Chinese attackers purloin NYT emails for months

Media // New York, United States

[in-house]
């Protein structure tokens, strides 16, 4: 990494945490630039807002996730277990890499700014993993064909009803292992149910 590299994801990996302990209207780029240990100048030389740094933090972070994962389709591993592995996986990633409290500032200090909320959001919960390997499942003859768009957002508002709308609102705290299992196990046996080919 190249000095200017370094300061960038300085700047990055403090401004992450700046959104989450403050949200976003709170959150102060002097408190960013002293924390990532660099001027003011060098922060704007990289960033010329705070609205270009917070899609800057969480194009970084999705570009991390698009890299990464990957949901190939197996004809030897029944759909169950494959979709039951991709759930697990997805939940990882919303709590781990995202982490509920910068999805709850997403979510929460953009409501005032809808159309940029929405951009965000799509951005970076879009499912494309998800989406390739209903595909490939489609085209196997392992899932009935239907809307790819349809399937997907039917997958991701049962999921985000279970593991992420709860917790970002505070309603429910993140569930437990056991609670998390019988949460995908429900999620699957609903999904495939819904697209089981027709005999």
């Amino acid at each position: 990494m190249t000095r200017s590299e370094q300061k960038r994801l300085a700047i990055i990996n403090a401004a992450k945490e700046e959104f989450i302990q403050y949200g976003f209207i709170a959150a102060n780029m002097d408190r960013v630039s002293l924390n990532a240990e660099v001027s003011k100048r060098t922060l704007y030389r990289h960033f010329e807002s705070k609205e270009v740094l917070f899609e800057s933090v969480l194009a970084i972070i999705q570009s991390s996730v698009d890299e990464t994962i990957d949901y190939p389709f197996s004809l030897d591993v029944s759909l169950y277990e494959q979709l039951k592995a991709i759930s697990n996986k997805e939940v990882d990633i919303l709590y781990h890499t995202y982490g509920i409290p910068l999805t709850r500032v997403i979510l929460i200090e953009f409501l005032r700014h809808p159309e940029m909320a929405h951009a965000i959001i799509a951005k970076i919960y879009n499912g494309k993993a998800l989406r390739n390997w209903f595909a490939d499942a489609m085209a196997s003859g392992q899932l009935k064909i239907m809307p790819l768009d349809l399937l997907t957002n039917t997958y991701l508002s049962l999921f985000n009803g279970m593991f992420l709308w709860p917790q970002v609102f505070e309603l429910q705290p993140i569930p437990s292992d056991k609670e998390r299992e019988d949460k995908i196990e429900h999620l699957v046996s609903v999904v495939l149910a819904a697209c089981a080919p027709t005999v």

“Investigators still do not know how hackers initially broke into The Times’s systems.” They suspect the hackers used a spear-phishing attack, in which they send e-mails to employees that contain malicious links or attachments. One click on an e-mail by an employee will install “remote access tools” that can siphon off oceans of data — passwords, keystrokes, screen images, documents and, in some cases, recordings from computers’ microphones and Web cameras — and send the information back to the attackers’ Web servers.” “Security experts found evidence that the hackers stole the corporate passwords for every Times employee and used those to gain access to the personal computers of 53 employees.” “The timing of the attacks coincided with the reporting for a Times investigation, published online on Oct. 25, that found that the relatives of Wen Jiabao, China’s prime minister, had accumulated a fortune worth several billion dollars through business dealings.” Chinese hackers broke into the e-mail accounts of The Times’s Shanghai bureau chief, who wrote the reports on Mr. Wen’s relatives, and The Times’s South Asia bureau chief in India, who previously worked as bureau chief in Beijing. No evidence sensitive e-mails or files from the reporting of NYT articles about the Wen family were accessed, downloaded or copied. “The hackers tried to cloak the source of the attacks on The Times by first penetrating computers at United States universities and routing the attacks through them, said computer security experts at Mandiant, the company hired by The Times. . .the attacks started from the same university computers used by the Chinese military to attack United States military contractors in the past.”